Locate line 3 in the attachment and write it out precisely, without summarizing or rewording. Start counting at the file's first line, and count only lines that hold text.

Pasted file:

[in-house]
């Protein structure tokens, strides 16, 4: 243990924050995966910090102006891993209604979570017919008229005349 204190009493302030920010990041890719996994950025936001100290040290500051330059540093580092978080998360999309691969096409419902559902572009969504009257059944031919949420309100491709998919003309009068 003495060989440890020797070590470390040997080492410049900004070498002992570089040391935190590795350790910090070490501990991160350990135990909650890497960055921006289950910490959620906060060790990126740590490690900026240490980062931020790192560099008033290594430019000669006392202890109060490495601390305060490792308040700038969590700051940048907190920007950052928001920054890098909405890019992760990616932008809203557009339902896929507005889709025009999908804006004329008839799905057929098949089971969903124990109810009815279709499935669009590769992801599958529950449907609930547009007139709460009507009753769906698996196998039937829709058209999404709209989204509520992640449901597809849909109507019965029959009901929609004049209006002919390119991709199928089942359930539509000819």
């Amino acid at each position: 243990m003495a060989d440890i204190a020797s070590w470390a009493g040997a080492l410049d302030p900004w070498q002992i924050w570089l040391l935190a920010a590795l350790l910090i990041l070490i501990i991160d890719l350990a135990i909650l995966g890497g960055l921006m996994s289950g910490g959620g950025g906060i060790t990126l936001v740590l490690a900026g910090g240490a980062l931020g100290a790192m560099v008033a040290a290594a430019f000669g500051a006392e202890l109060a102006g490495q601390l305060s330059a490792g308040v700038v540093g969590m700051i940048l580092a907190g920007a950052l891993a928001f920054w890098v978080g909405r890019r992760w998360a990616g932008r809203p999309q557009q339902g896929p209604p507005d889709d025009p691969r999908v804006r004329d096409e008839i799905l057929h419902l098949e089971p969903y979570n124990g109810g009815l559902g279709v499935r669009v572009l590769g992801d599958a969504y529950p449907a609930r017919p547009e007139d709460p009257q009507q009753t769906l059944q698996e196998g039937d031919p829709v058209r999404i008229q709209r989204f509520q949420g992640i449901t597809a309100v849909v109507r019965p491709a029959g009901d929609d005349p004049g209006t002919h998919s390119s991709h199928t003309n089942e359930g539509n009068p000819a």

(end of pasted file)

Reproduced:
């Amino acid at each position: 243990m003495a060989d440890i204190a020797s070590w470390a009493g040997a080492l410049d302030p900004w070498q002992i924050w570089l040391l935190a920010a590795l350790l910090i990041l070490i501990i991160d890719l350990a135990i909650l995966g890497g960055l921006m996994s289950g910490g959620g950025g906060i060790t990126l936001v740590l490690a900026g910090g240490a980062l931020g100290a790192m560099v008033a040290a290594a430019f000669g500051a006392e202890l109060a102006g490495q601390l305060s330059a490792g308040v700038v540093g969590m700051i940048l580092a907190g920007a950052l891993a928001f920054w890098v978080g909405r890019r992760w998360a990616g932008r809203p999309q557009q339902g896929p209604p507005d889709d025009p691969r999908v804006r004329d096409e008839i799905l057929h419902l098949e089971p969903y979570n124990g109810g009815l559902g279709v499935r669009v572009l590769g992801d599958a969504y529950p449907a609930r017919p547009e007139d709460p009257q009507q009753t769906l059944q698996e196998g039937d031919p829709v058209r999404i008229q709209r989204f509520q949420g992640i449901t597809a309100v849909v109507r019965p491709a029959g009901d929609d005349p004049g209006t002919h998919s390119s991709h199928t003309n089942e359930g539509n009068p000819a």